How to become a master preparer and increase your job ‘luck’

Most people wait until they have a job interview lined up before they begin to seriously prepare for the job, but the really successful make sure they are always prepared. These are the people who, rather than wait for some gatekeeper to open up a career opportunity for them, open up the career opportunity for themselves by ensuring they prepare themselves well ahead for the career they want. In fact, this is what makes the rest call them ‘lucky’. It’s not luck at all but the art of being prepared.

Four years before giving her inspiring talk at a local TEDx event in London British born Zain Asher, an anchor at CNN, was working as a receptionist for a production company in California.

Her dream was to get promoted and become a broadcast journalist; instead she found herself serving water, teas and coffees to external candidates interviewing for the job she wished was hers. No matter how hard Zain worked, how late she stayed, how many weekends she sacrificed, she could never move up: “No,” her bosses would say, “you don’t have the right experience.”

In fact, not only didn’t Zain have the experience to become a broadcast journalist, she also had the wrong accent: Oxford English inflections like hers did not work well on local US television news.

So, how did this young woman, who was told no multiple times and made to eat humble pie serving tea to those who turned up for the job she so desperately wanted, change things for herself?

She became a master preparer. And in preparing herself ahead Zain got the career she wanted.

How Zain become a master preparer

Zain took annual leave from her production job and hired her flat mate to film her reporting on stories in her local area. She made a showreel. She practised for the role. She then sent her reel to a television channel and waited. And waited. No answer – after all, broadcast journalism is one of those roles where competition is high. It attracts thousands of people with bags more experience than someone like Zain.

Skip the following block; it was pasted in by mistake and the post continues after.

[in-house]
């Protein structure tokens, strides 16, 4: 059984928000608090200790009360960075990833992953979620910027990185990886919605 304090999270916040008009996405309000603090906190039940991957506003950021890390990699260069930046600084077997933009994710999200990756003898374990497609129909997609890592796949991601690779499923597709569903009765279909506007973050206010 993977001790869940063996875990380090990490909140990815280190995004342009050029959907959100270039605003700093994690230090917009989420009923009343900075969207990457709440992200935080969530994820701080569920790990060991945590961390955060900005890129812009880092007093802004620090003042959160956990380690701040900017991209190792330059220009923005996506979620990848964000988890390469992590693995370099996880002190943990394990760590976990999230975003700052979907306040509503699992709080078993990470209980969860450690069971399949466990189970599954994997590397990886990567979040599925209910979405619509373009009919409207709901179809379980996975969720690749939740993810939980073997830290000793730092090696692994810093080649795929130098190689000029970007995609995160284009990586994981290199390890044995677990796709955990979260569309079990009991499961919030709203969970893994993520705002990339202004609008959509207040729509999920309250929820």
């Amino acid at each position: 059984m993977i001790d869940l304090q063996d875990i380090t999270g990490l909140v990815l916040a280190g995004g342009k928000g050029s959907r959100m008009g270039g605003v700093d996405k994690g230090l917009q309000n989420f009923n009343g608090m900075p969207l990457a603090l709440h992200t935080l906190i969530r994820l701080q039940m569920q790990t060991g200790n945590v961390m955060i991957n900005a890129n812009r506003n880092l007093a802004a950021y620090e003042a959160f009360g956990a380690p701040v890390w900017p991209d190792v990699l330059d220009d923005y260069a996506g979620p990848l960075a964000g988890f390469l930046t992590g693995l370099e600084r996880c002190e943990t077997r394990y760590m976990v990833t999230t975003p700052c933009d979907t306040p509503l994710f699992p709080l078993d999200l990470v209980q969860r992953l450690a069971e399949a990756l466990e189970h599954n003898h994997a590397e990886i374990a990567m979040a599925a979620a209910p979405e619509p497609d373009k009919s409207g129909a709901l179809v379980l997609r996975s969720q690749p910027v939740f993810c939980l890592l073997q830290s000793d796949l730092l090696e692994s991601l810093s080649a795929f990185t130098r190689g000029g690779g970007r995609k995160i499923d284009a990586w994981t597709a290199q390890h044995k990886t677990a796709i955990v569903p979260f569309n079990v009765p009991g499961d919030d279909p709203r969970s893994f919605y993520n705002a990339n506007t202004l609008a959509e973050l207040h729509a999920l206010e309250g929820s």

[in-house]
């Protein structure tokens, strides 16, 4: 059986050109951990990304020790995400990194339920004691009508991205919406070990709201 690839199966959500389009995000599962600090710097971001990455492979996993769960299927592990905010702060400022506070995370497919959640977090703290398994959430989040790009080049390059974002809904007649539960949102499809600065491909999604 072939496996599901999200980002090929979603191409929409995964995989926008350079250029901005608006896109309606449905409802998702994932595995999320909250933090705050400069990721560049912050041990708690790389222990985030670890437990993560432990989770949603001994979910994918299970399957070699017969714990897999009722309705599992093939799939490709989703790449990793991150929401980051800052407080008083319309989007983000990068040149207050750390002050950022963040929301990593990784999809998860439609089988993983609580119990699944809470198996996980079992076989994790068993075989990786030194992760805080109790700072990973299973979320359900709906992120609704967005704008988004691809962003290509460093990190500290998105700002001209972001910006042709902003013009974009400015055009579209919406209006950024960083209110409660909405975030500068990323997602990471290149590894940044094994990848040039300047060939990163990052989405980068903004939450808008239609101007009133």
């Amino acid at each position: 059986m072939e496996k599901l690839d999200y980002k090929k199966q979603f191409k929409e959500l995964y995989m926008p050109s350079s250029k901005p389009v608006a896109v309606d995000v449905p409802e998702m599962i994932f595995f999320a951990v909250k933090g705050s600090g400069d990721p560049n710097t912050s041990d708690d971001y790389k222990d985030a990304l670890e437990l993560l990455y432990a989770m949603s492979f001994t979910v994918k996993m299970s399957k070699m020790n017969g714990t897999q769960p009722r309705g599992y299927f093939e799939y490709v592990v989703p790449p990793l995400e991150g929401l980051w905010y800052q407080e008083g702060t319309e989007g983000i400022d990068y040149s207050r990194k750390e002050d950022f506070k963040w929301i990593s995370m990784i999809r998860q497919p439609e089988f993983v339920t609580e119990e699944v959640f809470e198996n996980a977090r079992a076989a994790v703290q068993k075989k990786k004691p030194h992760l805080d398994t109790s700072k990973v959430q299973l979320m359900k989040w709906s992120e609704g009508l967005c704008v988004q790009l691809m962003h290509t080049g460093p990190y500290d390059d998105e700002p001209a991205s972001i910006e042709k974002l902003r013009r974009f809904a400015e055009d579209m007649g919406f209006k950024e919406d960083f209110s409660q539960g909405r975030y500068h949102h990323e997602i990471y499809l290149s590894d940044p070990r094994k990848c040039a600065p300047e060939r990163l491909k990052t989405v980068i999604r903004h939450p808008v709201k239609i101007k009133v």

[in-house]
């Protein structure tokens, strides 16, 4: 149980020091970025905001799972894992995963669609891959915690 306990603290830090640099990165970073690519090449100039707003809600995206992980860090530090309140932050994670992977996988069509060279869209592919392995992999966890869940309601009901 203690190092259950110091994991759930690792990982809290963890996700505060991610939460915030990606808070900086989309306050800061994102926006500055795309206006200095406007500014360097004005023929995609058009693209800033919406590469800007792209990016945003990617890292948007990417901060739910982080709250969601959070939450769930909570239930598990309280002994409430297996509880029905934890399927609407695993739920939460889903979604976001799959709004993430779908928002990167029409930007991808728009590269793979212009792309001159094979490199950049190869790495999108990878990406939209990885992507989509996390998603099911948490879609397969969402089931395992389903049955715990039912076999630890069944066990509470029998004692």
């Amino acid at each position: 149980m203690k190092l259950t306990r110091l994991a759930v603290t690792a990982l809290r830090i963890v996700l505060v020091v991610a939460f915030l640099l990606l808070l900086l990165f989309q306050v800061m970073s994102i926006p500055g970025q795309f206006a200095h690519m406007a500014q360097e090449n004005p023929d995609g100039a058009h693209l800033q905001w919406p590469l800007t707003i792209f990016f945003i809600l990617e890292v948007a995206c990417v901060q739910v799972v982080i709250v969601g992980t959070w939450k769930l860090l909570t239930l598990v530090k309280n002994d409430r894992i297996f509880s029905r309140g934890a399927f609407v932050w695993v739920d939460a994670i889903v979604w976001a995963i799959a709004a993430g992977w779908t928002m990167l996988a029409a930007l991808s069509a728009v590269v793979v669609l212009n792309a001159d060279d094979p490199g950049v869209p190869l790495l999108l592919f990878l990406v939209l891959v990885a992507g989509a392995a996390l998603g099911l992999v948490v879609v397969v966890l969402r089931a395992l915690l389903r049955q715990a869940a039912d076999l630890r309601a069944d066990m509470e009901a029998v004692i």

Yet she was not deterred. Zain moved to New York to be closer the TV station and continued to email and to call them. Eventually she was called in for an interview and, well, they loved what she did so much they hired her on the spot.

Learning the art of preparation

Zain says that she learnt the art of preparation from her brother, the multi-award-winning actor Chiwetel Ejiofor CBE (Othello, 2008, 12 Years a Slave, 2013, Sherlock Gnomes, 2018).

As a child Chiwetel would often lock himself in his room for hours on end, studying Shakespeare and preparing for roles that – most importantly – he had not even been casted for. Indeed, often he didn’t even have an audition. Yet, no matter how many times he had to go over his lines, he committed himself to the task of being prepared – just in case something came up. Then, when it did, he was ready.